Satprem’s story: “Sannyas changed my life miraculously.”
I was already ‘a dropout’ before I travelled to India. I changed from being an actress to studying theology and art in Berlin, and taught a short time in schools. Before my last exam, something so drastic happened that I didn’t feel like settling. The result was, I sold all my belongings at a flea market in Berlin and moved to the ‘Hippie Island’ Ibiza. I lived in a finca, an old farmhouse, made from natural stone and huge wooden beams with no electricity, surrounded by nature.
I earned my living by selling my paintings at the hippie market and was everywhere surrounded by sannyasins dressed in red – but had no idea what the meaning was. I felt attracted because they looked exotic, laughed a lot and behaved very openly. My finca was a meeting place for philosophical discussions with a group of young Europeans and Americans who had travelled around the world and met this and that Master. With a chillum going around, they relaxed in front of a warm fireplace while I actually did “chop the wood and carry the water.” Much later I came to know the meaning of this Koan. Our water came from a cisterna (a well) situated beyond a large cornfield, cut in winter. When it stood high, I had to carry the water around its perimeter, bucket by bucket.
During the meetings I overheard the words “Bhagwan and his red devils”. There was a lot of mistrust, jealousy and judgement expressed, but I also heard many interesting adventures, which increasingly evoked my curiosity to travel. One day a friend told me that he had been in Pune, India, where the guru of those “red devils” lived in an ashram, which he planned to visit. We agreed to travel together, but first to the countries which pulled me the most: Afghanistan, Thailand, Nepal, and if possible Tibet. I agreed to visit Pune at the end of our one-year trip. So we bought plane tickets to Delhi. I had no interest in gurus, after the impression I’d got from the ‘fireplace discussions’ in Ibiza.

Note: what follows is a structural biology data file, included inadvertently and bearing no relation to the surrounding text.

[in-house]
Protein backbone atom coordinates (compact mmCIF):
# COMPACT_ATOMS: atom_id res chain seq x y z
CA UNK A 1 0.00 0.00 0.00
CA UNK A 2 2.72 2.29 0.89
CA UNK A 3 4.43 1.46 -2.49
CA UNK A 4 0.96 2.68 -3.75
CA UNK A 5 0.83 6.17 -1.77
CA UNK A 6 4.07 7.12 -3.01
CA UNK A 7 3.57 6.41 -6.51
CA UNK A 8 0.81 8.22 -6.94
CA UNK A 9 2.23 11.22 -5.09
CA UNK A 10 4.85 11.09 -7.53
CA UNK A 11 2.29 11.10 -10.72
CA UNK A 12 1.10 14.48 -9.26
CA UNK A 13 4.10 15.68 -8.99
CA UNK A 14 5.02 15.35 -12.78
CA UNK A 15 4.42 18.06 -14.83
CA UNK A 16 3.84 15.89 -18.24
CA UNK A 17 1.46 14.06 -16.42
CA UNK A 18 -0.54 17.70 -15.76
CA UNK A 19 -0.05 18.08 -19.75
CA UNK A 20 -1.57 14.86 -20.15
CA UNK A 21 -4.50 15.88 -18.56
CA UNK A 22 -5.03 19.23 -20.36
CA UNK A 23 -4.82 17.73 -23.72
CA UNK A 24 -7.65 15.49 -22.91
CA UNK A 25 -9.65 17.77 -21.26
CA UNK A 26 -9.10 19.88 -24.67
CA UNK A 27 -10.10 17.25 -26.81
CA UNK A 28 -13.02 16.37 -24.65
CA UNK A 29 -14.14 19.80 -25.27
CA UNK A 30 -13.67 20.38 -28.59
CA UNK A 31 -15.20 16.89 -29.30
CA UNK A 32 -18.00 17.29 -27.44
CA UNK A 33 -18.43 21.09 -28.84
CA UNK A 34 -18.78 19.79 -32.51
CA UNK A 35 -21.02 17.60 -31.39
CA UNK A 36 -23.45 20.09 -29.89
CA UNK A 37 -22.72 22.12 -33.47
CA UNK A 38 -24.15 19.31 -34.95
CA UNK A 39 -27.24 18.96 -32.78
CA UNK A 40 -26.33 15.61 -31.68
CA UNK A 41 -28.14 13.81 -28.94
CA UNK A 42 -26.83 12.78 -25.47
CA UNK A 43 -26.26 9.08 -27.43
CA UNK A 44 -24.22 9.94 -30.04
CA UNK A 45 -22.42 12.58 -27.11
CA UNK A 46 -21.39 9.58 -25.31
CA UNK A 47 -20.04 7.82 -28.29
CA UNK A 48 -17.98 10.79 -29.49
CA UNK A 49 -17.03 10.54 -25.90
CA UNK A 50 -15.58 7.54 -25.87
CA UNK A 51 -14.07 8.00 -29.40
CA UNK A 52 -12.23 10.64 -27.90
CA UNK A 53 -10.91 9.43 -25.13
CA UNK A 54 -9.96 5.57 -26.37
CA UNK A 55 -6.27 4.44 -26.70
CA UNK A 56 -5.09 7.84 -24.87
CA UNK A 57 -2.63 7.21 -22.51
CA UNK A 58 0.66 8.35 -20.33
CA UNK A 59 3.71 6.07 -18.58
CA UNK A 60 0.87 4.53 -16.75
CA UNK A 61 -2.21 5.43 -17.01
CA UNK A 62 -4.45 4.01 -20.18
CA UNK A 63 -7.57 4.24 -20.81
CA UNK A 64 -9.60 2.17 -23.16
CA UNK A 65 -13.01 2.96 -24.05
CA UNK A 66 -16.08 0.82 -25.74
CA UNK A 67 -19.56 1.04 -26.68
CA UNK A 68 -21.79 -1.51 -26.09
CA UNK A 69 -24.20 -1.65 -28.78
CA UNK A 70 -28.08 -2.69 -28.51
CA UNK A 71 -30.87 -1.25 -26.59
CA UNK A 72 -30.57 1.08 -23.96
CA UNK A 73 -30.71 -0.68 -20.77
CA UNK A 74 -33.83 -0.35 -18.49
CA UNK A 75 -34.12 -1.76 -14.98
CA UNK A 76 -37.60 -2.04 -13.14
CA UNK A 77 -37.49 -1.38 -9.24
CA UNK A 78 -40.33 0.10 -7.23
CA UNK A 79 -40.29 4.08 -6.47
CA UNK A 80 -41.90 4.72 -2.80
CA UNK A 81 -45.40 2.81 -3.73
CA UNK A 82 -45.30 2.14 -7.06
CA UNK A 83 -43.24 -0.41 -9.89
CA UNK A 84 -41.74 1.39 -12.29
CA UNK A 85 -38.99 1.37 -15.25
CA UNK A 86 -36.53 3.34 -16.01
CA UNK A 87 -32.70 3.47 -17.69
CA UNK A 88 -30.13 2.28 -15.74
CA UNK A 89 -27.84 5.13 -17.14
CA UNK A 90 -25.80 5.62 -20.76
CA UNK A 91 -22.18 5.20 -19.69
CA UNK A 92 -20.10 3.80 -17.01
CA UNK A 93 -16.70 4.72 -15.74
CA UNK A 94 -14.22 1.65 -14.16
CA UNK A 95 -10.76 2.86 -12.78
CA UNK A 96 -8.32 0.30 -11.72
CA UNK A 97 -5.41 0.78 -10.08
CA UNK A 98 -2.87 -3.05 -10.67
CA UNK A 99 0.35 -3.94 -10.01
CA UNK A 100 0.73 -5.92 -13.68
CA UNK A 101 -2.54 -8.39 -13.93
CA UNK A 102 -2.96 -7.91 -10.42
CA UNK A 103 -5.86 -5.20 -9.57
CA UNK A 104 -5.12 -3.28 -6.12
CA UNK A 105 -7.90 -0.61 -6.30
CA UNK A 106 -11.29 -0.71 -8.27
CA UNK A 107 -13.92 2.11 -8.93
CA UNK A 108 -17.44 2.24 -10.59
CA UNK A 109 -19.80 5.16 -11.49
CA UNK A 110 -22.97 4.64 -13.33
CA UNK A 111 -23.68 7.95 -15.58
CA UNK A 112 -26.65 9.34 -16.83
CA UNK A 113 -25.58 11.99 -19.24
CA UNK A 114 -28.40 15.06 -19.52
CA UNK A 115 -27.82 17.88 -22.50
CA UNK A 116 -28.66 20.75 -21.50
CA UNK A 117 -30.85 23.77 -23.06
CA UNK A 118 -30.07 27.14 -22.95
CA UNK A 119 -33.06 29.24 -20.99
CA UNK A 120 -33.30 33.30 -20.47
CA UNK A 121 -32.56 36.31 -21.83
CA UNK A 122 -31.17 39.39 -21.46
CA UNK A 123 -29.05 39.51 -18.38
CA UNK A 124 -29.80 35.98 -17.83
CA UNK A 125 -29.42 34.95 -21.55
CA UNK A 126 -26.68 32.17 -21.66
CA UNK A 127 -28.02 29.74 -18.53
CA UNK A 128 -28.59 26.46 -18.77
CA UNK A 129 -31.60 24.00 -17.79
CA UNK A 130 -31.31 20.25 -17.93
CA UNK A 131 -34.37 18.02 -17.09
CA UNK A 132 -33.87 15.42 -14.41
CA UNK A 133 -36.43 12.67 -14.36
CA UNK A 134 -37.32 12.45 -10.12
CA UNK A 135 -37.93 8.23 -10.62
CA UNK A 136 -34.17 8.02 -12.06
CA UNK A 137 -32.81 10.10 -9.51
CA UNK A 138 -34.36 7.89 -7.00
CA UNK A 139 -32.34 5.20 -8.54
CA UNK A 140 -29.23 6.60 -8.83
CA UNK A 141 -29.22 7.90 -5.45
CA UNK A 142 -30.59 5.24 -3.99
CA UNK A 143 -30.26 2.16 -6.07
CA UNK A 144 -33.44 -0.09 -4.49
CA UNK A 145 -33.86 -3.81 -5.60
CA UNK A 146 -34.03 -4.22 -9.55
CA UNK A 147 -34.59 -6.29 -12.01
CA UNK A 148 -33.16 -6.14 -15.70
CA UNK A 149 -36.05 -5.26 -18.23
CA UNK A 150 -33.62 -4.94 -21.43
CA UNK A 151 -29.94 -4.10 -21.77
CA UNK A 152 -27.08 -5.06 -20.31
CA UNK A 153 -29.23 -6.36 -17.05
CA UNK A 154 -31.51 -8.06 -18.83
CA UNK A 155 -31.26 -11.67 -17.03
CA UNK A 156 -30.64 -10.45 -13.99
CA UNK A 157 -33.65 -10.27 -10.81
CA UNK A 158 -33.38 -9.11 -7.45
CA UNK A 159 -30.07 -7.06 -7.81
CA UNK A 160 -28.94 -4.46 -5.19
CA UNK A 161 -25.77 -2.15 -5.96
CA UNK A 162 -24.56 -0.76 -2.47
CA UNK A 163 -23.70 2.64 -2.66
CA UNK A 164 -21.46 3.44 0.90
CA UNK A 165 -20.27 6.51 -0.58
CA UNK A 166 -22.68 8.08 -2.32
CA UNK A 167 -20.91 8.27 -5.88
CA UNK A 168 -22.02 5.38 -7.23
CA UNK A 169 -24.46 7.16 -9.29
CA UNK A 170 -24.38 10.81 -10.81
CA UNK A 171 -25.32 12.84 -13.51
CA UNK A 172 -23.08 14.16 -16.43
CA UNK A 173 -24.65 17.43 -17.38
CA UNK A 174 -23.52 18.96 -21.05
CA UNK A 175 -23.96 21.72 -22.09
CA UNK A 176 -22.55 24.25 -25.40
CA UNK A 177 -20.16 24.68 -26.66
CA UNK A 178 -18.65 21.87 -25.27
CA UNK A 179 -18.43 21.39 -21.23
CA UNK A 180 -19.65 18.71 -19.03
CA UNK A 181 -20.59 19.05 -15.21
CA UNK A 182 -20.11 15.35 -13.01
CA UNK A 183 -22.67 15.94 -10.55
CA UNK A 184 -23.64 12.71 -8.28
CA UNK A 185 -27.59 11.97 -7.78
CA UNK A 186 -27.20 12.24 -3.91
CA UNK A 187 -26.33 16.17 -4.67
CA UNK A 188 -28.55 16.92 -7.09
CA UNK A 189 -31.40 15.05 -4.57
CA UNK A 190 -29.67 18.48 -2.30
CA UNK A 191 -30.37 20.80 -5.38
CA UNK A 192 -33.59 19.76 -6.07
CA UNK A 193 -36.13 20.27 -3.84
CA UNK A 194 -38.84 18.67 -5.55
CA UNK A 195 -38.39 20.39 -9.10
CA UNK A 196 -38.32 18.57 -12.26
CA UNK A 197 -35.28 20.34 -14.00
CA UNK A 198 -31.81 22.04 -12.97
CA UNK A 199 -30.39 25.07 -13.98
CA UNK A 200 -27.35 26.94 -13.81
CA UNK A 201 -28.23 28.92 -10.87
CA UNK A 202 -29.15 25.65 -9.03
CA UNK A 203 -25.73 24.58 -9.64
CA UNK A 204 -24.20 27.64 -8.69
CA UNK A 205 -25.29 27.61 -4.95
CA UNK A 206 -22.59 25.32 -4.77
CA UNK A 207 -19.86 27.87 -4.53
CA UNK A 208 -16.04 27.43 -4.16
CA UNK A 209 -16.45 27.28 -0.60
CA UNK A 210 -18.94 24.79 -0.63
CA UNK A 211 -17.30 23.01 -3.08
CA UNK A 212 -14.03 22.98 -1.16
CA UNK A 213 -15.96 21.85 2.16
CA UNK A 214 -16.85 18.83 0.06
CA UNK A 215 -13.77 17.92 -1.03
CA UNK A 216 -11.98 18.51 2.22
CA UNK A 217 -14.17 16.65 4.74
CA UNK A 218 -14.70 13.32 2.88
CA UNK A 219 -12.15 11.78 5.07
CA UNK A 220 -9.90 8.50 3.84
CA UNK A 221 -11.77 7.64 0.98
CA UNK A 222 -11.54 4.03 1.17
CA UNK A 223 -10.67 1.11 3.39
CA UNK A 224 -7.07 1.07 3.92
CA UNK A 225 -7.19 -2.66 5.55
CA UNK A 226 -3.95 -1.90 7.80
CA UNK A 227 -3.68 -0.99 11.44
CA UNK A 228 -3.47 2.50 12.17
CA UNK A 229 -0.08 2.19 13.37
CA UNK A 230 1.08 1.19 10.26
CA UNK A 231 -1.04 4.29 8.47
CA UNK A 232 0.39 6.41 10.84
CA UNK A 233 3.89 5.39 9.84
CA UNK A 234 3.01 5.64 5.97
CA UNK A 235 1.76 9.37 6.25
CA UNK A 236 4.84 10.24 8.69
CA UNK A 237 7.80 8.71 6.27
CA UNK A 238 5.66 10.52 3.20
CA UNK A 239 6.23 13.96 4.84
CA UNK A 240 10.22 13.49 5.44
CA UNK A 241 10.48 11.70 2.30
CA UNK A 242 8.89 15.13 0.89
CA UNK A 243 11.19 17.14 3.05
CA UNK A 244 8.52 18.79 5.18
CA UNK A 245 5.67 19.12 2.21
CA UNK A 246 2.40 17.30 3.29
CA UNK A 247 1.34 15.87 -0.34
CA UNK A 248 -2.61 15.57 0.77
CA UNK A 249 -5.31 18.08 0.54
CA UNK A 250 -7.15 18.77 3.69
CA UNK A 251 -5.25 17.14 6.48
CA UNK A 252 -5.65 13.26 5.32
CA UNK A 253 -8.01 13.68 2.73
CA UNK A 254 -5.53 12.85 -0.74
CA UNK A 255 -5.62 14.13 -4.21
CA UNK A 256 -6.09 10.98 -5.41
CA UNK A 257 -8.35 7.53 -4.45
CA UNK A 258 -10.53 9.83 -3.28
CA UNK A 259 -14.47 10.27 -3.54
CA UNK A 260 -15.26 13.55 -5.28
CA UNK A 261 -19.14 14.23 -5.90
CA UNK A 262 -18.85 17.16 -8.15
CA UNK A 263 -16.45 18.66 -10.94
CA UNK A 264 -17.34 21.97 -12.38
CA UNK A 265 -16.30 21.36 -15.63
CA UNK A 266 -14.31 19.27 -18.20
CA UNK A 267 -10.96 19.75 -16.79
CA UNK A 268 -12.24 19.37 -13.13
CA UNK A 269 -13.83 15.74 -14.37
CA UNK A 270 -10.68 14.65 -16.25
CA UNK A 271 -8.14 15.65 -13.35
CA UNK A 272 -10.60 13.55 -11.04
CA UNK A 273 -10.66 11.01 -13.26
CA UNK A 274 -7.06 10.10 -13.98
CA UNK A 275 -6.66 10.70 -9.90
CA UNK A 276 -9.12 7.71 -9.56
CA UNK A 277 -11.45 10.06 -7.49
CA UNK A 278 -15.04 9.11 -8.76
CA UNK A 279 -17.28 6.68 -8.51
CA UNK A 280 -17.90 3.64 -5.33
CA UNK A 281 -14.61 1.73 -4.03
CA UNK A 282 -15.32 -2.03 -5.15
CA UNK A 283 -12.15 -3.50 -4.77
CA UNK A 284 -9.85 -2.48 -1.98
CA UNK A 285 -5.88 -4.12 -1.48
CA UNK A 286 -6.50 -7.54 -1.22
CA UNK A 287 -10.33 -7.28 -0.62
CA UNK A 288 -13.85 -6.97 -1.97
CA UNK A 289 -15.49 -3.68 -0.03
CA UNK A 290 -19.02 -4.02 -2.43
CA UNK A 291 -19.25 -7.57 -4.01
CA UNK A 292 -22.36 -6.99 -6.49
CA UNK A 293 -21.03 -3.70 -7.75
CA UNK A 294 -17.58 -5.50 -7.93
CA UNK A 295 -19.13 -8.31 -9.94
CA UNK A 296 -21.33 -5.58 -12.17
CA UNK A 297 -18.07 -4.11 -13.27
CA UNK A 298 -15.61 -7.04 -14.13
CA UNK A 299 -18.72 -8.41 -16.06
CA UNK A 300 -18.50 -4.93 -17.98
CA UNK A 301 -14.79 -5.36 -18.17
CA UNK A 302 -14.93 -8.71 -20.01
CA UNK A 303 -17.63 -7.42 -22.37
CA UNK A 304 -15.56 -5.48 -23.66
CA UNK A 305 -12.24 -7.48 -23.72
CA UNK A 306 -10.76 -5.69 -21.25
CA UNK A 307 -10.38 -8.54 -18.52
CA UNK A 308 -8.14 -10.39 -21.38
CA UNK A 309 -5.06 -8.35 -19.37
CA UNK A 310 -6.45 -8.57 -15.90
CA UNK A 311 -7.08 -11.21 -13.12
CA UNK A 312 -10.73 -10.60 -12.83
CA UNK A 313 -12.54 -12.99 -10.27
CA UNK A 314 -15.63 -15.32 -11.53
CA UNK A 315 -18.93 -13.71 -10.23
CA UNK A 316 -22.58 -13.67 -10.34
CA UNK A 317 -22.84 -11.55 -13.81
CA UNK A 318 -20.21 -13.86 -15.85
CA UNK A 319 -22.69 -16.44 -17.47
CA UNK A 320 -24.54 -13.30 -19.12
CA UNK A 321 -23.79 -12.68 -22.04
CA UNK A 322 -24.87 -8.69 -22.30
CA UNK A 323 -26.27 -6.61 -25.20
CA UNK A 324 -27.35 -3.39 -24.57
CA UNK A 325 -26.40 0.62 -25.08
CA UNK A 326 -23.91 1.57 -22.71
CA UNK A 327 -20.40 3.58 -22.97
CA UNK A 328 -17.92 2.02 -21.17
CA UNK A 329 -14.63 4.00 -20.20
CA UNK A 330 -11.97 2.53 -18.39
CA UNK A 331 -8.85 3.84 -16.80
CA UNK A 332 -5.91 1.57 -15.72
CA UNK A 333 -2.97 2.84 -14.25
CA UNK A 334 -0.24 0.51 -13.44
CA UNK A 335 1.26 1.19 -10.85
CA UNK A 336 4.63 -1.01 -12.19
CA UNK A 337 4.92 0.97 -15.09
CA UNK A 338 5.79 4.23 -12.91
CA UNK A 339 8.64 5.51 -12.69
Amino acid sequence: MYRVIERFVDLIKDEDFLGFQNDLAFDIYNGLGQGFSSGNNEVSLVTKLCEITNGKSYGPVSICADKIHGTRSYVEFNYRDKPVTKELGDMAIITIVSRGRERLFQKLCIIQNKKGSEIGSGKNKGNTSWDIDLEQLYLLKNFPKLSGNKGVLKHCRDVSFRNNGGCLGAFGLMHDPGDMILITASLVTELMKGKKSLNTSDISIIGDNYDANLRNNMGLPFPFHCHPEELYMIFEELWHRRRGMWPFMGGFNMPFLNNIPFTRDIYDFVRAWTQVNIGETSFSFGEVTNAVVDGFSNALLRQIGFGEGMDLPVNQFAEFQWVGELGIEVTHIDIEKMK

Then a book with an orange cover and the picture of a bearded face in an amulet, came into my hands. This face touched me deeply and seemed to remind me of something: it captured more than my usual interest. A Stern reporter describes vividly his journey to the ashram in order to write an article, his scepticism and how he slowly grew into the ashram family and became a disciple of the guru. I read Ganz entspannt im Hier und Jetzt (The Cosmic Madhouse) with fascination, swallowing it in one day’s non-stop reading, even though my eyes were burning. At times my body hair stood up; I found myself laughing out loud and tears of joy rolled down my face: I was captivated by what I read and dived into a different world, yet one which felt so familiar.
When I had finished the book I told my friend that I had to meet Bhagwan; to whom I then hand-wrote a long letter explaining my background and asking which groups would be helpful for my apparently hopeless situation. I opened up completely, sharing one of my deepest, most painful secrets: the fear of being unable to truly love.